I hate business-ese: a call to arms against mindless marketing-speak

Sep 18, 2014

I’m no MBA. In fact, I have a BFA. In college, I took a course called “What Is Math?” to fulfill my sole math requirement. I don’t own a briefcase. I’ve only ever briefly worked 9-5, and the closest I’ve ever come to a pantsuit was shaking Hillary Clinton’s hand at a play. I am, in short, considered an unserious individual by the standards of Corporate America.

As a result of this sheltered lifestyle, I didn’t smack into certain corporate conventions until I was old enough to find them completely and entirely alien.

The most alien of these conventions? The phenomenon I’ll call business-ese.

Business-ese is the use of hyper-stylized language that makes ordinary human activities seem more “official” or “important.” Business-ese muddies and eventually dries up meaning, until sentences flake away in the wind, devoid of any real substance. It’s insider-y. It relies heavily on buzzwords. It’s ridden with clichés.

It’s mind-numbing.

You may not have heard of business-ese before, but odds are you’ve seen it mangling the English language. For example:

Normal human sentence: I talked to him; he’ll send the papers over today.
Business-ese: I communicated to him via phone the crucial importance of said deliverables, so we can interface and discuss; he communicated the approximate timeline upon which we can expect receipt (ASAP).

Normal human sentence: I’m reaching out to partner organizations to re-Tweet this.
Business-ese: Stakeholders are being engaged via social media outreach on a micro- and macro-level; the call-to-action in this initiative is to communicate the branding message to a larger consumer base across all segments.

Normal human sentence: We work in a way that achieves your unique goals, while attracting the attention of your target audiences.
Business-ese: We deploy a unilateral, holistic process by which the resultant messaging is reflective of the targeted entity’s distinct objectives, as well as being cognizant of strategic reach from C-level executive to individual consumers aged 13-99.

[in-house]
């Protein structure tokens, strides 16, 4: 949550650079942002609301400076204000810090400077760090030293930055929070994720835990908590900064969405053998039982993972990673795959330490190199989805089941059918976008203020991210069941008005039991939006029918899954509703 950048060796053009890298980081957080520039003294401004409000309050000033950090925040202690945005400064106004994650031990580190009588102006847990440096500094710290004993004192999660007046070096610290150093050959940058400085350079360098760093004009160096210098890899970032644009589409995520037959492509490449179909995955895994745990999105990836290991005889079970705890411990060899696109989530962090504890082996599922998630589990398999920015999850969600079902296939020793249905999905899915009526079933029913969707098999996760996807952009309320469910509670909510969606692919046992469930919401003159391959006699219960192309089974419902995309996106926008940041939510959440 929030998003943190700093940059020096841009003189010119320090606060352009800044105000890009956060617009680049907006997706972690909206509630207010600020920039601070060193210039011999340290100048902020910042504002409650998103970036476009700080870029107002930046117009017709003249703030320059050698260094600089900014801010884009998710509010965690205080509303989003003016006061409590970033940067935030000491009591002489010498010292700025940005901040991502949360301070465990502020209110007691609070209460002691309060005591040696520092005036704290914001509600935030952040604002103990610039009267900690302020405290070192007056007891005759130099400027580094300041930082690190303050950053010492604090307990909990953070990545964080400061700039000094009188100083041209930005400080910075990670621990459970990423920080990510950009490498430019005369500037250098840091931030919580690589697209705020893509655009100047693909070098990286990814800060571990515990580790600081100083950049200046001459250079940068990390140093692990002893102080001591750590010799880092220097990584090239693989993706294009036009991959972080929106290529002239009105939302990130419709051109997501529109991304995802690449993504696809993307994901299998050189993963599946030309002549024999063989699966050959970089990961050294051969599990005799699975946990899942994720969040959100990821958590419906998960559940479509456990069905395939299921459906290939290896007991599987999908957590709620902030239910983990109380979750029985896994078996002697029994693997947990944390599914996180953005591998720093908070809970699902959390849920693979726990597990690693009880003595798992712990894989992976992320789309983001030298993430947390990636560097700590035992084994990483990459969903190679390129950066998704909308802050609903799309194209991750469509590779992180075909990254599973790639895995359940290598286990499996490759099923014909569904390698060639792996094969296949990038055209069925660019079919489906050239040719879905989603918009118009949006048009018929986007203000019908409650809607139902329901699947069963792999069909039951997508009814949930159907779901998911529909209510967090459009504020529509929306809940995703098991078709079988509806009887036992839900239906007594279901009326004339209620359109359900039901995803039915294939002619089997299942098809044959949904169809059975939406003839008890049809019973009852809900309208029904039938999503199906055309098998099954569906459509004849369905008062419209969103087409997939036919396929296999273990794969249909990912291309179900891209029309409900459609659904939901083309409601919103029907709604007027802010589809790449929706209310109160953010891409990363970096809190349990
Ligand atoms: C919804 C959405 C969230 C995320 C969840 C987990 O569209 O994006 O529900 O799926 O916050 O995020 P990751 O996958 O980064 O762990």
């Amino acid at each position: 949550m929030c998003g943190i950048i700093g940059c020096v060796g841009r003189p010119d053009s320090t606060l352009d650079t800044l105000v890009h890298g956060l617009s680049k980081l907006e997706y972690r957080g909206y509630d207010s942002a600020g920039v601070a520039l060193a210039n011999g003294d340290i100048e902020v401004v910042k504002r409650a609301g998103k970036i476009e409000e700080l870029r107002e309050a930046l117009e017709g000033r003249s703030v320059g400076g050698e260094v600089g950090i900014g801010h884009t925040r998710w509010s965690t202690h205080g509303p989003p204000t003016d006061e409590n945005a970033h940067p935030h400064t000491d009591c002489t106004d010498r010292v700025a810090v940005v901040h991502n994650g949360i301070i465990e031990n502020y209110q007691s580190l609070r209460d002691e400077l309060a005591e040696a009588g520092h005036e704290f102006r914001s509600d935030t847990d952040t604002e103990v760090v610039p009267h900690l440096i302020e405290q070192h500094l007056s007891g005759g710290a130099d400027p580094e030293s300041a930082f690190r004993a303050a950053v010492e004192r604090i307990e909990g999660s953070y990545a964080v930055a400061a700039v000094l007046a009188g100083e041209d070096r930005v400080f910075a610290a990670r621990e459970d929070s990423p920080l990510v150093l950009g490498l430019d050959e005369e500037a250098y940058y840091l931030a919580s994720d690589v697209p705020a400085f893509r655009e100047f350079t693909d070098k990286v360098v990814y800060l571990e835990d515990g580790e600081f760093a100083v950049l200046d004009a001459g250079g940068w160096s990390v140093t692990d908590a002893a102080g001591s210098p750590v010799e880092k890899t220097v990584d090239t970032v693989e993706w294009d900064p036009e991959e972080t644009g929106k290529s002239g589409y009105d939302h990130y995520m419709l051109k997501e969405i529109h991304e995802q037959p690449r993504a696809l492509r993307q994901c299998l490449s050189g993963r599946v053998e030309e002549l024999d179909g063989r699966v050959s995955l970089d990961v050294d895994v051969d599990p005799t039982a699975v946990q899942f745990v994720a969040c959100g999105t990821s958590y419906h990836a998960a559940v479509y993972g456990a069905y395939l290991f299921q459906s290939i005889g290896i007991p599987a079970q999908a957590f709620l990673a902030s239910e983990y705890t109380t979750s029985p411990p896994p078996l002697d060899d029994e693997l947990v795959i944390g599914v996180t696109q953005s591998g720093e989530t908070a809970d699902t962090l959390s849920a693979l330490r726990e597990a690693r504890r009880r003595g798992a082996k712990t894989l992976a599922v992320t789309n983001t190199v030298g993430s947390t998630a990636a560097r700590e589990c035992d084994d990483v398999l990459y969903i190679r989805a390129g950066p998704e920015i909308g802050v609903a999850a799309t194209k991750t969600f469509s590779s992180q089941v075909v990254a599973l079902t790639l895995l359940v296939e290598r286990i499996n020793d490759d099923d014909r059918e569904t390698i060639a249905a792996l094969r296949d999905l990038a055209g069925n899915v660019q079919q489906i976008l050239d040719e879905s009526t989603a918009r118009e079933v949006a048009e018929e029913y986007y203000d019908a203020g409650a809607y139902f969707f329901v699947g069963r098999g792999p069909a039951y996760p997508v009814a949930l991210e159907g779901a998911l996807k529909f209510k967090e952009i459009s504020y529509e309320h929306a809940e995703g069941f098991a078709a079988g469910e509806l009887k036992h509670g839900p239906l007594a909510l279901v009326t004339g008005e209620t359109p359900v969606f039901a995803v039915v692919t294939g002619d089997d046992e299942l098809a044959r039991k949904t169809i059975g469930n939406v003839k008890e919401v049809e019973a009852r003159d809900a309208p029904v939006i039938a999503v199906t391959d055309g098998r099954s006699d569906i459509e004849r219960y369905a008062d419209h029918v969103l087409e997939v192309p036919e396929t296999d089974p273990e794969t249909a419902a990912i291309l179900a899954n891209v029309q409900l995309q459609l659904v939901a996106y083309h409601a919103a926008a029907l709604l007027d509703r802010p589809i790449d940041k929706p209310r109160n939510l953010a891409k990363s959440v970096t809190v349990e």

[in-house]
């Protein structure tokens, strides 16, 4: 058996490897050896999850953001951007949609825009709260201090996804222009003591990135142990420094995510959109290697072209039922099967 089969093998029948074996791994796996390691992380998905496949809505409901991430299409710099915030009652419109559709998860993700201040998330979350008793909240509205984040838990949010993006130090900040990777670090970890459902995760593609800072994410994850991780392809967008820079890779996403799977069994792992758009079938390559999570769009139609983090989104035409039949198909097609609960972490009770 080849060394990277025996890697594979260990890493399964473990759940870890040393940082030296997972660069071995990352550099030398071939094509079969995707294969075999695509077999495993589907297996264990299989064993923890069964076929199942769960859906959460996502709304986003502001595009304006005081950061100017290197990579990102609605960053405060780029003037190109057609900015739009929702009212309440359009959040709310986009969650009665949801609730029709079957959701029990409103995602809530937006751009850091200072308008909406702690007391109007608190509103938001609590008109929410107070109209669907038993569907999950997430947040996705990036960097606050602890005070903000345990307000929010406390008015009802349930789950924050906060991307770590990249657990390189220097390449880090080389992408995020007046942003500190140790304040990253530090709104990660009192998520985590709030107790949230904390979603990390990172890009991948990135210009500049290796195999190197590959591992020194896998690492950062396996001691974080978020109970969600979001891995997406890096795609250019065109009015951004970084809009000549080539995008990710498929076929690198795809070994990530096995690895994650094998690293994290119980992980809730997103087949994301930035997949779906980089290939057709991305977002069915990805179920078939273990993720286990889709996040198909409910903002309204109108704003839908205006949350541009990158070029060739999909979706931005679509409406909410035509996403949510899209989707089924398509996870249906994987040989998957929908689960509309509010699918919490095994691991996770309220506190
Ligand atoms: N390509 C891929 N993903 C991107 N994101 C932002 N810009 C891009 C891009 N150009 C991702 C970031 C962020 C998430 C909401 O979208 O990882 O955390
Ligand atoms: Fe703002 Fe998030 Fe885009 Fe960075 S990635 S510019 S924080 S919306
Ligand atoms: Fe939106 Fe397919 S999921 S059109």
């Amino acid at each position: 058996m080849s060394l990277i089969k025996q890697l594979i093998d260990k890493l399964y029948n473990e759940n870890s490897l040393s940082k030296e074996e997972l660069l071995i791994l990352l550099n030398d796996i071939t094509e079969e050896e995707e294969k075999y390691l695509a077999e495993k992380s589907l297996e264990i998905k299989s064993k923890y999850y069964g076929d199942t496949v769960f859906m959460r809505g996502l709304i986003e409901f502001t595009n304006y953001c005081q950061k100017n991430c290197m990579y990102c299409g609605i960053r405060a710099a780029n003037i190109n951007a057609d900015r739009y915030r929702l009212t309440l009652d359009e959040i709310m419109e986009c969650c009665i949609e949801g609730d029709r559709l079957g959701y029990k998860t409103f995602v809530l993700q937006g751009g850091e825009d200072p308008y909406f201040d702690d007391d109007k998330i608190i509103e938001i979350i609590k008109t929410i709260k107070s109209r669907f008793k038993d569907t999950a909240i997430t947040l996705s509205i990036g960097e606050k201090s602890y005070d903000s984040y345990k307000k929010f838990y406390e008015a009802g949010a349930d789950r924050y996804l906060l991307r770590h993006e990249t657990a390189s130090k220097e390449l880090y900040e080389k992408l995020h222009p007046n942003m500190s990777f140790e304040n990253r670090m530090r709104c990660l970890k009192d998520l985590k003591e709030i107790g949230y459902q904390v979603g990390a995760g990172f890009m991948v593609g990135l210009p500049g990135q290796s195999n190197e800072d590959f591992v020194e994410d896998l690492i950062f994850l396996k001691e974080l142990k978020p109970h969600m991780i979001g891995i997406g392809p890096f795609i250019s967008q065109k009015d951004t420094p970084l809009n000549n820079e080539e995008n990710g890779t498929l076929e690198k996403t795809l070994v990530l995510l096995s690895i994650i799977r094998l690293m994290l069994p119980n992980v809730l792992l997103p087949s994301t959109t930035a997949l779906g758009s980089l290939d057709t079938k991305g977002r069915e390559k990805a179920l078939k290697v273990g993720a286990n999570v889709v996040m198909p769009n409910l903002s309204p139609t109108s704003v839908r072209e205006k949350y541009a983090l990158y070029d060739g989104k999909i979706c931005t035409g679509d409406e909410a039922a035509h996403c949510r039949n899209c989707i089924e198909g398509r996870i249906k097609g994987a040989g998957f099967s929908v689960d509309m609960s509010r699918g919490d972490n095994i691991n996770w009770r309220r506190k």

I get why business-ese evolved, I really do. Some commonly used terms are useful and necessary – “stakeholders”, “call-to-action”, “engagement”, “strategy”. It’s when they’re all strung together in one long babbling chain that writers sound like the world’s least interesting maniacs.

The sentence can no longer hold the weight of all these terms, and collapses like an overloaded bridge. Emails become unreadable; reports become unbearable. Readers’ eyes cross. Spontaneous blindness develops; unconsciousness follows. Zombies attack, civilization implodes.

… well, it FEELS like a crisis of that magnitude.

If you’ve ever wanted to see business-ese at its insidious peak, take a look at any overwritten resume. “I managed 100 projects in 5 years” becomes “Utilizing my unparalleled proficiency in multi-project management, I motivated team members to go above and beyond benchmarks on scores of complex projects over varying timelines.”

That’s a tragedy! It’s not clear to the person hiring, which makes it unhelpful to the poor job-seeker, who is only trying to appear professional – and undercutting herself/himself with this dry, ambiguous, stiff, colorless language.

I have a plea for you – for all of us (Heaven knows that I, too, have devolved into business-ese when writing for clients; it’s tempting, to indulge in all that fake authority and importance):

Reject business-ese!

RAISE YOUR BANNER WITH ME! Reject this boring trend! To the barricades of meaning and clarity, my friends!

If you’ve written something for a business venture recently – even something as small as an email – review it. Is it crammed full of buzzwords? Are they helpful, or are they obscuring your meaning? Could an industry “outsider” read it and have some idea of what you’re talking about? If you find your piece is sagging under the weight of too much business-ese, follow the example of Coco Chanel’s famous rule about jewelry – take something off. Find a way to express things in simpler terms.

Business-ese is mutilating the language – and it’s not helping you communicate effectively. Break away from it!

Be colorful. Be dynamic. Just don’t be pedantic.

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